The Digestive System|
bleeding is conveniently classified into upper
(encompassing oesophagus, stomach and duodenum) and lower (small and large bowel) gastrointestinal bleeding, which
have different causes but similar clinical features.
The common causes of upper gastrointestinal bleeding are:
and duodenal ulcer
erosions in the stomach in acute gastritis (as discussed earlier)
of the oesophagus (such as in liver cirrhosis); usually bleeding is sudden and
massive (discussed later)
and gastric carcinoma
syndrome which refers to mucosal lacerations (tears) in the distal oesophagus
and proximal stomach that occur during excessive and regular vomiting, retching
or hiccupping; it frequently develops in chronic alcoholics but is may be found
in bulimics as well
The usual causes of lower gastrointestinal bleeding are:
of the small intestine or colon
disease of the colon (diverticulosis)
is characterised by pouchings of the colon mucosa through the muscle layer which
are especially common in the descending colon and sigmoid. As a result of stasis
of faecal material diverticula may become inflamed (diverticulitis). It appears that the diverticula form as a result of
increased intracolonic pressure, and dietary factors may be partly responsible
(diet of low residue) since the condition is rare in developing countries (diet
rich in vegetables) and more common in Western countries (processed food). Many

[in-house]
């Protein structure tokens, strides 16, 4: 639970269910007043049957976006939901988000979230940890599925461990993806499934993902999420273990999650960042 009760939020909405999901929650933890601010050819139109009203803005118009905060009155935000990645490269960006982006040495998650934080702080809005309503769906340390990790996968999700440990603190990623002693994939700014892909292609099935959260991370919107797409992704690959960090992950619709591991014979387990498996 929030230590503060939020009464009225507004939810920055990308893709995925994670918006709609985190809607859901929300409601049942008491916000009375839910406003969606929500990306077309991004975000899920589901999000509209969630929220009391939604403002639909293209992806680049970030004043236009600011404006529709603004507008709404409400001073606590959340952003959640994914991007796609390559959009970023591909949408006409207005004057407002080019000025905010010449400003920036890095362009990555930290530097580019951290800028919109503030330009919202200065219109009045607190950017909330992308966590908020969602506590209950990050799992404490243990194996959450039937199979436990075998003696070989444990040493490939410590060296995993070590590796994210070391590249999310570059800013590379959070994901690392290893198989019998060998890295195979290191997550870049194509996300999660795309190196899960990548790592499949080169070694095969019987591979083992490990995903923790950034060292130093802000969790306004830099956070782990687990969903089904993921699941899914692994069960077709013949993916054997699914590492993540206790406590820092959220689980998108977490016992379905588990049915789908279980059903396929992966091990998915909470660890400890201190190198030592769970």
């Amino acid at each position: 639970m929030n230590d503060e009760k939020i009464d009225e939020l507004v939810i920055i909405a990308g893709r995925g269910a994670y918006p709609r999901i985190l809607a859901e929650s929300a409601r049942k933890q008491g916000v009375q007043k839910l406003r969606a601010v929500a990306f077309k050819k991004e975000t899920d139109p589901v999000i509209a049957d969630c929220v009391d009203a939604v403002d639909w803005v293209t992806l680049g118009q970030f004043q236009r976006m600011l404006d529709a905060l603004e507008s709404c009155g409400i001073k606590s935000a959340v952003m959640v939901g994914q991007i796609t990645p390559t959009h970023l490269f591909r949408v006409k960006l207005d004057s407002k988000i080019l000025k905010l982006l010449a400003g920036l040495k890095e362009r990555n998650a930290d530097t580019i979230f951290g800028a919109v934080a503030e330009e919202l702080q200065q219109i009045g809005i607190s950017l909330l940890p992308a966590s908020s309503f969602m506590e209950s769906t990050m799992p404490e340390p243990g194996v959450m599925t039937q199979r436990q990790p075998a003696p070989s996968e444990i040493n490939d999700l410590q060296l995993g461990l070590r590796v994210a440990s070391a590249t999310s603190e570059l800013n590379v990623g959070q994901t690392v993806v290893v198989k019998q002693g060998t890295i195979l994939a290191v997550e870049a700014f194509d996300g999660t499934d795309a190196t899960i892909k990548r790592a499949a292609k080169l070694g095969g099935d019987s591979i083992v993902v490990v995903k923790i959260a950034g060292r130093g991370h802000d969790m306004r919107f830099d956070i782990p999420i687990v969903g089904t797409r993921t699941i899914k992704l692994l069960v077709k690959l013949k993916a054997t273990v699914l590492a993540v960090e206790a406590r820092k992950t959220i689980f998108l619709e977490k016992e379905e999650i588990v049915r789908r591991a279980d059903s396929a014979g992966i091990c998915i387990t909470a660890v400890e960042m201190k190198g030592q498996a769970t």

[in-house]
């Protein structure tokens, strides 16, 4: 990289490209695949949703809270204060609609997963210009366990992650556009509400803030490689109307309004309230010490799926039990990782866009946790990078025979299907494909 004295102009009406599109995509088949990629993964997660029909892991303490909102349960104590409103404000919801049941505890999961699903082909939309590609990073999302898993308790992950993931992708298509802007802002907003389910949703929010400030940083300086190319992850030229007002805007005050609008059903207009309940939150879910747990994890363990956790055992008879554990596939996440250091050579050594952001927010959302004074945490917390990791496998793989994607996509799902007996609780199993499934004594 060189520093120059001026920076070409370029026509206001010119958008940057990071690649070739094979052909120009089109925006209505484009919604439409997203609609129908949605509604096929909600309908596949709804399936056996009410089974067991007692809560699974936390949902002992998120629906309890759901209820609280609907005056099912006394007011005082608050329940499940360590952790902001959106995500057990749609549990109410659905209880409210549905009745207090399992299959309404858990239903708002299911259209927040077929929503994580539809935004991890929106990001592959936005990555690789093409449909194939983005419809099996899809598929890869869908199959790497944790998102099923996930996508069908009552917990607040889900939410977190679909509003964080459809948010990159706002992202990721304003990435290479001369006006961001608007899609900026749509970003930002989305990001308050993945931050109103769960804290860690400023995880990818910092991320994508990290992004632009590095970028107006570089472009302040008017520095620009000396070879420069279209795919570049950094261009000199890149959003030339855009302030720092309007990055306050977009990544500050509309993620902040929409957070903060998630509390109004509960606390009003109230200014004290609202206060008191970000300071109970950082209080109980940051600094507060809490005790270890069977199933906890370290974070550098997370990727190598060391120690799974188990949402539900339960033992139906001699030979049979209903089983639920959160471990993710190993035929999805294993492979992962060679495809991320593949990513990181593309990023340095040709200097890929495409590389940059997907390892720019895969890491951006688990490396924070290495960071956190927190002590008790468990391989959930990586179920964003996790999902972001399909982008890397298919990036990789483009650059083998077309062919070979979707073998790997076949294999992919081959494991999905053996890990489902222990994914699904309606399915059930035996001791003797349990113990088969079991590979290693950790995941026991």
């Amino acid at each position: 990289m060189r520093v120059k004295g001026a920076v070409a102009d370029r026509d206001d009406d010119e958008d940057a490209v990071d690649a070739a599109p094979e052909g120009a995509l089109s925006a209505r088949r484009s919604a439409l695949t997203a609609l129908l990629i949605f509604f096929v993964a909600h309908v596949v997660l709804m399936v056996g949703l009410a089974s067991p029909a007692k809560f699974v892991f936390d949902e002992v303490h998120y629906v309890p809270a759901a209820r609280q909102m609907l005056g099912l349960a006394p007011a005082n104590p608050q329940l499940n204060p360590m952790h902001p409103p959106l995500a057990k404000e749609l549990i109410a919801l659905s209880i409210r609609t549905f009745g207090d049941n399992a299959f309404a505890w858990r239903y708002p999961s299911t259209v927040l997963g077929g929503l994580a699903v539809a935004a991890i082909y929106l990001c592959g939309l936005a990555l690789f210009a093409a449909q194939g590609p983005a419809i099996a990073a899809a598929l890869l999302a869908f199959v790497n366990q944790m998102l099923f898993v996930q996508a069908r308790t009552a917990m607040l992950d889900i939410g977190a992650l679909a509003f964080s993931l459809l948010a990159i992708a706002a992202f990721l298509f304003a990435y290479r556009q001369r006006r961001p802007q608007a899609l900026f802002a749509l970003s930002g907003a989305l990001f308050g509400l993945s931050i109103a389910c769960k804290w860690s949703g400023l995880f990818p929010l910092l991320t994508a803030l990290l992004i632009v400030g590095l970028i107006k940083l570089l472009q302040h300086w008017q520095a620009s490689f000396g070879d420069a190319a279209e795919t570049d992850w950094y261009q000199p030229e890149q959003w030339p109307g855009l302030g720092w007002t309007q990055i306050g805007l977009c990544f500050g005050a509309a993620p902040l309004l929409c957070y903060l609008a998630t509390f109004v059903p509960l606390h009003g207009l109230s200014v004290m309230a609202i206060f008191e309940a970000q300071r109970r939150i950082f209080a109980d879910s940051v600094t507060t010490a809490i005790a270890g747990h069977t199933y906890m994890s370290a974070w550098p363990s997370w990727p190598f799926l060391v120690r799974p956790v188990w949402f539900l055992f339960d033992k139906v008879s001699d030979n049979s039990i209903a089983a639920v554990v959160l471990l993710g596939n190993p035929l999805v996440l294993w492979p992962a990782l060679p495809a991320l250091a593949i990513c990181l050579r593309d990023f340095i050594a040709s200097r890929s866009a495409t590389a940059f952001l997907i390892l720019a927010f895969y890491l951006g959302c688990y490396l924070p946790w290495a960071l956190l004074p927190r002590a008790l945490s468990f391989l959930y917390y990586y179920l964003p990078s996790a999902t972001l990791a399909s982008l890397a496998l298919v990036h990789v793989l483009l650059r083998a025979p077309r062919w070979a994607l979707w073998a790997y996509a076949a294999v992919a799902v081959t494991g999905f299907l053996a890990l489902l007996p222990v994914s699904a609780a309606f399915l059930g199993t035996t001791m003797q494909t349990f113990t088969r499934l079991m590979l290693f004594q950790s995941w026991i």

people who develop diverticulosis are asymptomatic and experience no
complications. Others may complain of mild to moderate intermittent pain
frequently colicky in character or discomfort in the left lower abdomina
quadrant (sigmoid in the most common site), sometimes with local tenderness.
About 15% of people with diverticulosis will eventually develop acute
diverticulitis, when there is more severe pain, tenderness on palpation and
guarding, and this can subside spontaneously or proceed to perforation and
peritonitis. Changes in bowel habit are common, with constipation alone or with
intermittent episodes of diarrhoea. Mild bleeding is a very important sign,
although in most cases blood is not visible in faeces on inspection.
of the colon (dilation and tortuosity of the submucosal veins in the colon
resulting from venous obstruction), which is a degenerative process occurring
usually over the age of 65 and mostly affecting the right colon.
bowel disease (Crohn’s disease and ulcerative colitis)
colitis (bacterial or parasitic)
Haemorrhoids (dilations of rectal submucosal veins that may undergo thrombosis and inflammation; haemorrhoids are idiopathic in most patients while certain precipitating factors have also been identified such as pregnancy, obesity, ascites, constipation and straining, heart failure)
Clinical features: < BACK TO TOP >
gastrointestinal haemorrhage is recognised by haematemesis
(vomiting of blood) and/or melaena
(passage of altered blood in the stools, which is tarry and sticky with a
colour of vomited blood depends on the amount of hydrochloric acid in the
stomach and the duration of its contact with the blood. Thus, if vomiting
occurs shortly after the onset of bleeding, the vomitus appears red, and later
the appearance will be dark red, brown or black. Precipitated blood clots and
acid-degraded blood in the vomitus will produce a characteristic ‘coffee
grounds?appearance when vomited.
in the gastrointestinal tract causes irritation and increased motility, and in
severe bleeding gastrointestinal transit may be so rapid that the blood in the
rectum is bright red (not degraded to be black and sticky).
bleeding from the small intestine or right colon the blood may appear in form